Posts

Working on a Dream

, ,

by Jonathan Dermid

Some might consider “The American Dream” a bygone ambition, the idea of owning one’s own home a pipe dream. Thanks to perseverance, hard work, and a caring community, the Ender family will soon realize their dream and purchase a home of their own.

“The American dream is to have a house of your own. Over the years, and coming out of a place of poverty, to try to get to that has been a struggle,” Michelle Ender said. “We’ve moved from New Jersey to Leicester to Weaverville to West Asheville. Not because we couldn’t pay rent, but something would happen where the landlord would be selling the home or something like that.”

After hearing about Habitat’s homeownership program through their church, the Ender family began the application process and was absolutely thrilled to be approved. “We know it’s not a giveaway; we have to pay a mortgage and work (do sweat equity). But thank God the house will be in our name and Habitat makes it possible to have affordable housing,” noted Michelle.

More than anything, Michelle looks forward to the sense of permanence that her own home will provide.

“With the kids now, we’ve moved 6 times, so just having a place to call our own, to decorate on our own, is wonderful,” she said. “It’s a place to call home, a place the kids can come back to when they’re older.” Adequate space is also desired, as they currently live in an overcrowded situation. Their youngest child sleeps on the couch.

On their journey towards homeownership, they are spending a good bit of time at the ReStore earning sweat equity hours and getting to know volunteers. “Becoming a homeowner through Habitat also shows you what it’s like to volunteer here…everyone is so positive and nice and welcoming and they obviously care.”

Eric Ender, Michelle’s husband, a handyman by nature, has found a niche in the appliance and electronics repair area. One of their (3) children, Eric Jr, is also volunteering in the ReStore alongside his dad. Sharing a passion for music and the technology involved, the father-son duo was very excited to learn of a sweat equity opportunity in the repair area. Brian Haynes, a ReStore Assistant Manager, is equally excited. “This is a big help to the ReStore as electronics had been piling up because we did not have anyone to test them.”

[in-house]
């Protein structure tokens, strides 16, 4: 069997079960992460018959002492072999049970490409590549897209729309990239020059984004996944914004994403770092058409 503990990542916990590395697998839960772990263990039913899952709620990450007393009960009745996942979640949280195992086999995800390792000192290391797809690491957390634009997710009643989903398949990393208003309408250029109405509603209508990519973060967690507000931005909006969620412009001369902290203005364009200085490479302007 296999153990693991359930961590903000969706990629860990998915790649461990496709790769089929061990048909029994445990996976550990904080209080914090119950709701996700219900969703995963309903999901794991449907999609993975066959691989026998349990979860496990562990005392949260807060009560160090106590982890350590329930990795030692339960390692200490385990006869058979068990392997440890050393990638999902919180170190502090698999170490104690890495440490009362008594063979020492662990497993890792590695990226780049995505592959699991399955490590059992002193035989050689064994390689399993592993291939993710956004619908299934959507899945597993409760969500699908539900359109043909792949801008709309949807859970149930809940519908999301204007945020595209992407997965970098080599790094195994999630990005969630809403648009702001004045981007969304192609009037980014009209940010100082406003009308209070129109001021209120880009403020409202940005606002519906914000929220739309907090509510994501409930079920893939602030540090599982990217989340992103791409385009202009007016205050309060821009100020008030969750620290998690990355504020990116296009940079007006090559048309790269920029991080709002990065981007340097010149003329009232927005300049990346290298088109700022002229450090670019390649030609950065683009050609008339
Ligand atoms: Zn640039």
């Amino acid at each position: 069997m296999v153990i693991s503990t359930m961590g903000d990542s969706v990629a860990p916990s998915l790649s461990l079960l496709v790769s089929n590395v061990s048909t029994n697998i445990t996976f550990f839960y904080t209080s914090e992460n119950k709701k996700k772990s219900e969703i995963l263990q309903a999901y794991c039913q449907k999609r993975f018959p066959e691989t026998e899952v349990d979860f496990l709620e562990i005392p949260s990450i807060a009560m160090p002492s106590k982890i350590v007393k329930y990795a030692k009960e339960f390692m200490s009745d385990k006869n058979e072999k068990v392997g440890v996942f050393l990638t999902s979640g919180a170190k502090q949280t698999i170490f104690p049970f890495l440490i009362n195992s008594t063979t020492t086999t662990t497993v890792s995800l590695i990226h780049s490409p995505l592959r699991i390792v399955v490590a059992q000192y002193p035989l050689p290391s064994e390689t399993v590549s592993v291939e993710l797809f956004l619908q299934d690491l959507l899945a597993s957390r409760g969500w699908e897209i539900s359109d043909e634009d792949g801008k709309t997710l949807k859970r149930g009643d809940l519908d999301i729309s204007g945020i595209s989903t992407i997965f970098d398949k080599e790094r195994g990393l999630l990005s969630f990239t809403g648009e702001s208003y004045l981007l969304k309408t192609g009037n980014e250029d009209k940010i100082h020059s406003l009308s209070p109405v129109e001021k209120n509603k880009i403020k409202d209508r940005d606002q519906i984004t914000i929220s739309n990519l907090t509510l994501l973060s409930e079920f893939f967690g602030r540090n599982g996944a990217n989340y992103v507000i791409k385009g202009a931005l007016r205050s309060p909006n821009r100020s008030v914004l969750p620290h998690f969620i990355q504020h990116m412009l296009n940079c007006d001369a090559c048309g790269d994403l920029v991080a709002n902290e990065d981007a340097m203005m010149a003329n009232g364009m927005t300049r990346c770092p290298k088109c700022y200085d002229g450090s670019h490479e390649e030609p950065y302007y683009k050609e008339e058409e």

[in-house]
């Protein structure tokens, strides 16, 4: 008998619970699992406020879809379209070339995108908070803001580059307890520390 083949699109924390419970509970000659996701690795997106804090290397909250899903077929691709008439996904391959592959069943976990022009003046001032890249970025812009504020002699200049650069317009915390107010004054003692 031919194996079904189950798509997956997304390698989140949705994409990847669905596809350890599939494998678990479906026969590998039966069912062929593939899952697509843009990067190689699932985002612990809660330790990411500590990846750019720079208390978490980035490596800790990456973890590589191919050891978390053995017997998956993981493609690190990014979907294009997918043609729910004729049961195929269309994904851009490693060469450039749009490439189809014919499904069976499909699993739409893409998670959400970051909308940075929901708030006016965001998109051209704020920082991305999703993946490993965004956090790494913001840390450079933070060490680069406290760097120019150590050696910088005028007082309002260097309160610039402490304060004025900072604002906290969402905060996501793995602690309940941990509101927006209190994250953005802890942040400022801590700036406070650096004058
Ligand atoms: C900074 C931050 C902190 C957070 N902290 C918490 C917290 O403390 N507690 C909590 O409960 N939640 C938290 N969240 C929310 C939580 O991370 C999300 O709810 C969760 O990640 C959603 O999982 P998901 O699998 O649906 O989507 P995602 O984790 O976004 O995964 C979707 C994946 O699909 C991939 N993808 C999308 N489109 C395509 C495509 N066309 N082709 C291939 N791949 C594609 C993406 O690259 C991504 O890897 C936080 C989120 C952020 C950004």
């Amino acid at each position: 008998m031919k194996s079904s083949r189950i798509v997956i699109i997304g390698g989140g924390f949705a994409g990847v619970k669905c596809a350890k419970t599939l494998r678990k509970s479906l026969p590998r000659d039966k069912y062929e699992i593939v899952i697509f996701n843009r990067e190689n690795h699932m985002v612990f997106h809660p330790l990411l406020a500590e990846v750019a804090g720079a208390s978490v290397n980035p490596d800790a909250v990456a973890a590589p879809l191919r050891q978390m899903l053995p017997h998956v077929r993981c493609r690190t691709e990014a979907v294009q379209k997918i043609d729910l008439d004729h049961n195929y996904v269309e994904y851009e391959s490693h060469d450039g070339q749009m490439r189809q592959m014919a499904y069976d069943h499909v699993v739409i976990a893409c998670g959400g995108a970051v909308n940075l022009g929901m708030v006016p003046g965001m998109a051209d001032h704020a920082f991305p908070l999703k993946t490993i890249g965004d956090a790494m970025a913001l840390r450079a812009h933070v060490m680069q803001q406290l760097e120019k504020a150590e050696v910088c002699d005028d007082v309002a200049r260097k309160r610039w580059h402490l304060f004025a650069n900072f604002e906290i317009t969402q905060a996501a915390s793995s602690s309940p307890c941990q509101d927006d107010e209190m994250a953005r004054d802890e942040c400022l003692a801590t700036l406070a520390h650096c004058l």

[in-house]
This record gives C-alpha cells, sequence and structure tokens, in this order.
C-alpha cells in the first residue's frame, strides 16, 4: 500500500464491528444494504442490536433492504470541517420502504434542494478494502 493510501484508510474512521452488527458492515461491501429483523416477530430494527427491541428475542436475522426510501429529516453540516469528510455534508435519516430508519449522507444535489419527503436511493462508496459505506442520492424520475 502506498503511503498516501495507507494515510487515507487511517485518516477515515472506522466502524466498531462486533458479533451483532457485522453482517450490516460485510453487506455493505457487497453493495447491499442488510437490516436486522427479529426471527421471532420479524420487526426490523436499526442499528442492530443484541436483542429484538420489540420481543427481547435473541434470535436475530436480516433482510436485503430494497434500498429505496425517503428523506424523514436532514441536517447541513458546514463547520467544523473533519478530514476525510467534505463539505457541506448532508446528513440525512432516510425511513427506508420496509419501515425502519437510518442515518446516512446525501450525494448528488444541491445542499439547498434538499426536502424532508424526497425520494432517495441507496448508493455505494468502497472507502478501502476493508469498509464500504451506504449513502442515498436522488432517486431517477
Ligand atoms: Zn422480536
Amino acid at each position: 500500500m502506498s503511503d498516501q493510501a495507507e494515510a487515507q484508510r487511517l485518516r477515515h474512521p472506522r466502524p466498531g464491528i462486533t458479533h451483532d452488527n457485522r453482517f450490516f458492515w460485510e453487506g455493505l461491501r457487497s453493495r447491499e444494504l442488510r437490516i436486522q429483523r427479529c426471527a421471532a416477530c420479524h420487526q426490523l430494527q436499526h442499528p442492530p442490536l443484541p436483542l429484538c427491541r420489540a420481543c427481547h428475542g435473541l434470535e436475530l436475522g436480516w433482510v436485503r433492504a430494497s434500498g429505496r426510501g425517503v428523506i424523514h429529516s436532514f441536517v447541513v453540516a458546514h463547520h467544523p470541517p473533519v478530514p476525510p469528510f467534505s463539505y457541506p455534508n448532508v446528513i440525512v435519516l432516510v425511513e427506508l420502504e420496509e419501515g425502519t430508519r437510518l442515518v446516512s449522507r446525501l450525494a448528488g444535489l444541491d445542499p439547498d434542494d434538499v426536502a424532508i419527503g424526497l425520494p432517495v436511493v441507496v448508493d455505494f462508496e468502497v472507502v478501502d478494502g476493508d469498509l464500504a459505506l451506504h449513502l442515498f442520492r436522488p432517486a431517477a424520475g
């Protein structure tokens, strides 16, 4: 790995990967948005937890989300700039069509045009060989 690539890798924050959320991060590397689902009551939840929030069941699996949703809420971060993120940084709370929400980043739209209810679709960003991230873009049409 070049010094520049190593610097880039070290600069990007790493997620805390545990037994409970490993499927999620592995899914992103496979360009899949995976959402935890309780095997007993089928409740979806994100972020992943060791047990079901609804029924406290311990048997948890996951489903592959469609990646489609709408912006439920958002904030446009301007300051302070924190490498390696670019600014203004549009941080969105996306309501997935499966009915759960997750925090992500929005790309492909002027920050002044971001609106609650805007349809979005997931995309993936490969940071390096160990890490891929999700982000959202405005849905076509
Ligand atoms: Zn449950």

In addition to volunteering at the ReStore, the Enders have spent many hours helping to build their home and the homes of their neighbors. Echoing his wife’s sentiments about the hard work that goes into Habitat homeownership, Eric Sr. adds “Habitat houses are built with love, and you can feel that.”

The Enders 4-bedroom/2-bath home in West Asheville is the 17th Interfaith House, sponsored by a diverse coalition of local faith congregations.

A reason to celebrate

,

On Saturday, May 31st Habitat homeowner-to-be Rhonda Kensinger (right) worked her final 7 hours towards her 200 hours of required Sweat Equity. But for Rhonda, it’s not over. She remarked, “We still have a whole neighborhood to finish!” and then signed on as a Friday core construction volunteer going forward.

If you missed the initial article that Rhonda wrote about the paper chain, I encourage you to read it now.

200 hour chain_Rhonda K

200 hours chain, the start of the build

Rhonda celebrated the completion of her sweat equity hours with a 200 hour cake and her family, friends, fellow volunteers and construction supervisors by her side. Rhonda said, “We decided to celebrate everyone’s 200 hours from now on.” With vast personal and professional responsibilities, imagine also making time to volunteer for 200+ hours. Parents often make difficult decisions and major sacrifices while working towards Habitat homeownership. But each and every one of them say it’s worth it in the end; when they have a safe, decent and affordable HOME to come back to each and every day.